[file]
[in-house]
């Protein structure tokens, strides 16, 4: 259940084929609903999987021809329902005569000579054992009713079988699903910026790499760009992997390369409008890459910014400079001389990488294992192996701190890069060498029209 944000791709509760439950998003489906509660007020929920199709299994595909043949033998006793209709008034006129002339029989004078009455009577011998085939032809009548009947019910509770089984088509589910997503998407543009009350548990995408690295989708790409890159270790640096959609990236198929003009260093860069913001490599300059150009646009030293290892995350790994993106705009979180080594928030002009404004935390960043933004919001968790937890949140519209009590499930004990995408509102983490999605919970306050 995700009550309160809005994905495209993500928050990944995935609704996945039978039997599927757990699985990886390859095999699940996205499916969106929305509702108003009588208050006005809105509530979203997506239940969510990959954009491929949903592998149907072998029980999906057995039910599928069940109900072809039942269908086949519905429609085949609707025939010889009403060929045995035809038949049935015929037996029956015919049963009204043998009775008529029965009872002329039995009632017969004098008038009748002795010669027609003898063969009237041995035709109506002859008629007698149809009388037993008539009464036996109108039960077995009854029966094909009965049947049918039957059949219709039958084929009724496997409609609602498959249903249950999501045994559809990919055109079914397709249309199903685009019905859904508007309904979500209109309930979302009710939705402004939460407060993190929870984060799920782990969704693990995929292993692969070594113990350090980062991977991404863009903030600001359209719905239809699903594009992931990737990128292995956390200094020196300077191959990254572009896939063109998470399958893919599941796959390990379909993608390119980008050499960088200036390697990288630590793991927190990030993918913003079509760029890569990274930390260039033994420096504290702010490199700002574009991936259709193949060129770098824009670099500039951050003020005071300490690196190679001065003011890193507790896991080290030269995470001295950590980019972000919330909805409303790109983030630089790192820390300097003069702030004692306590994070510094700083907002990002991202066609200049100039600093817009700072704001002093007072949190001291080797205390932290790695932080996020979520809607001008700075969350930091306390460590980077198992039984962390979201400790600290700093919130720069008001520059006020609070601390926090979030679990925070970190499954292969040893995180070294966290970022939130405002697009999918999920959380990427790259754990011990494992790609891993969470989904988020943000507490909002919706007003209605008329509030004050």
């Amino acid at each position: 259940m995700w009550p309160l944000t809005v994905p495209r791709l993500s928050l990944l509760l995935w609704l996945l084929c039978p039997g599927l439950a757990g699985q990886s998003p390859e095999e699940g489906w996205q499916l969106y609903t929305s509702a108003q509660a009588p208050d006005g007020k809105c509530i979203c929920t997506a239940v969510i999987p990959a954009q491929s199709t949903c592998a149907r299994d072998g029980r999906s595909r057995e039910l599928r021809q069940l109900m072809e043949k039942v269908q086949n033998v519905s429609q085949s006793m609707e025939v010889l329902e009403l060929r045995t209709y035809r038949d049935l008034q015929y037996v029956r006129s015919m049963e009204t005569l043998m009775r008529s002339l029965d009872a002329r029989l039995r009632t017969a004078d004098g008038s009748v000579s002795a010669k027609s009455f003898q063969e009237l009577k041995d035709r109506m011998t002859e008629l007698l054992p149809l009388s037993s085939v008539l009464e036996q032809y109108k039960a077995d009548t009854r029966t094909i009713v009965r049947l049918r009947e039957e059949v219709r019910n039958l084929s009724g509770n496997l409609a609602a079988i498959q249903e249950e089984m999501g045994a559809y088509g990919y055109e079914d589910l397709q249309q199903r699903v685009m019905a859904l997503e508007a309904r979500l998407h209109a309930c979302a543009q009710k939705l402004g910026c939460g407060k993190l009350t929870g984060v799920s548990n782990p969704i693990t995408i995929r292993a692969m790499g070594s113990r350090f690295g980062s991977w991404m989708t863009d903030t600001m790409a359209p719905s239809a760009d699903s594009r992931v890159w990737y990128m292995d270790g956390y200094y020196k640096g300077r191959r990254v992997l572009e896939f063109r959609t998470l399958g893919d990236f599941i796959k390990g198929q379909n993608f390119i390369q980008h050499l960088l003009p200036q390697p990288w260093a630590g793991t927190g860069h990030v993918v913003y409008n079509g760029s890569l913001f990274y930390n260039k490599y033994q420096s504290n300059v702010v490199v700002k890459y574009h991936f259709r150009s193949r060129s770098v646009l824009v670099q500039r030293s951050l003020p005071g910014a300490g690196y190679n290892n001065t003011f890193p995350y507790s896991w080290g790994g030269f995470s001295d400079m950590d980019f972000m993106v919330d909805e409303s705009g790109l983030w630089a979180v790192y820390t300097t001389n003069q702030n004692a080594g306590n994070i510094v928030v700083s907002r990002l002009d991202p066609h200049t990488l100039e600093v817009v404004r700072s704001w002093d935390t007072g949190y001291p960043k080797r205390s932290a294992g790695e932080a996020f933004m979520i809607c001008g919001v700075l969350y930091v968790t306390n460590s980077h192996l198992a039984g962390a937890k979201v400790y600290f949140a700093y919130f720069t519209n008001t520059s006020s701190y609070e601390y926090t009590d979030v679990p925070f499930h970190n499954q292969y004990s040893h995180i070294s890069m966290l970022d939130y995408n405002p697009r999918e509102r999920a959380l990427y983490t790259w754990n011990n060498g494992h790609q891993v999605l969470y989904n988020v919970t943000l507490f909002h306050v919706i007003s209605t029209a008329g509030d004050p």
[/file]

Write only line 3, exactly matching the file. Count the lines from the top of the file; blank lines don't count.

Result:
């Amino acid at each position: 259940m995700w009550p309160l944000t809005v994905p495209r791709l993500s928050l990944l509760l995935w609704l996945l084929c039978p039997g599927l439950a757990g699985q990886s998003p390859e095999e699940g489906w996205q499916l969106y609903t929305s509702a108003q509660a009588p208050d006005g007020k809105c509530i979203c929920t997506a239940v969510i999987p990959a954009q491929s199709t949903c592998a149907r299994d072998g029980r999906s595909r057995e039910l599928r021809q069940l109900m072809e043949k039942v269908q086949n033998v519905s429609q085949s006793m609707e025939v010889l329902e009403l060929r045995t209709y035809r038949d049935l008034q015929y037996v029956r006129s015919m049963e009204t005569l043998m009775r008529s002339l029965d009872a002329r029989l039995r009632t017969a004078d004098g008038s009748v000579s002795a010669k027609s009455f003898q063969e009237l009577k041995d035709r109506m011998t002859e008629l007698l054992p149809l009388s037993s085939v008539l009464e036996q032809y109108k039960a077995d009548t009854r029966t094909i009713v009965r049947l049918r009947e039957e059949v219709r019910n039958l084929s009724g509770n496997l409609a609602a079988i498959q249903e249950e089984m999501g045994a559809y088509g990919y055109e079914d589910l397709q249309q199903r699903v685009m019905a859904l997503e508007a309904r979500l998407h209109a309930c979302a543009q009710k939705l402004g910026c939460g407060k993190l009350t929870g984060v799920s548990n782990p969704i693990t995408i995929r292993a692969m790499g070594s113990r350090f690295g980062s991977w991404m989708t863009d903030t600001m790409a359209p719905s239809a760009d699903s594009r992931v890159w990737y990128m292995d270790g956390y200094y020196k640096g300077r191959r990254v992997l572009e896939f063109r959609t998470l399958g893919d990236f599941i796959k390990g198929q379909n993608f390119i390369q980008h050499l960088l003009p200036q390697p990288w260093a630590g793991t927190g860069h990030v993918v913003y409008n079509g760029s890569l913001f990274y930390n260039k490599y033994q420096s504290n300059v702010v490199v700002k890459y574009h991936f259709r150009s193949r060129s770098v646009l824009v670099q500039r030293s951050l003020p005071g910014a300490g690196y190679n290892n001065t003011f890193p995350y507790s896991w080290g790994g030269f995470s001295d400079m950590d980019f972000m993106v919330d909805e409303s705009g790109l983030w630089a979180v790192y820390t300097t001389n003069q702030n004692a080594g306590n994070i510094v928030v700083s907002r990002l002009d991202p066609h200049t990488l100039e600093v817009v404004r700072s704001w002093d935390t007072g949190y001291p960043k080797r205390s932290a294992g790695e932080a996020f933004m979520i809607c001008g919001v700075l969350y930091v968790t306390n460590s980077h192996l198992a039984g962390a937890k979201v400790y600290f949140a700093y919130f720069t519209n008001t520059s006020s701190y609070e601390y926090t009590d979030v679990p925070f499930h970190n499954q292969y004990s040893h995180i070294s890069m966290l970022d939130y995408n405002p697009r999918e509102r999920a959380l990427y983490t790259w754990n011990n060498g494992h790609q891993v999605l969470y989904n988020v919970t943000l507490f909002h306050v919706i007003s209605t029209a008329g509030d004050p």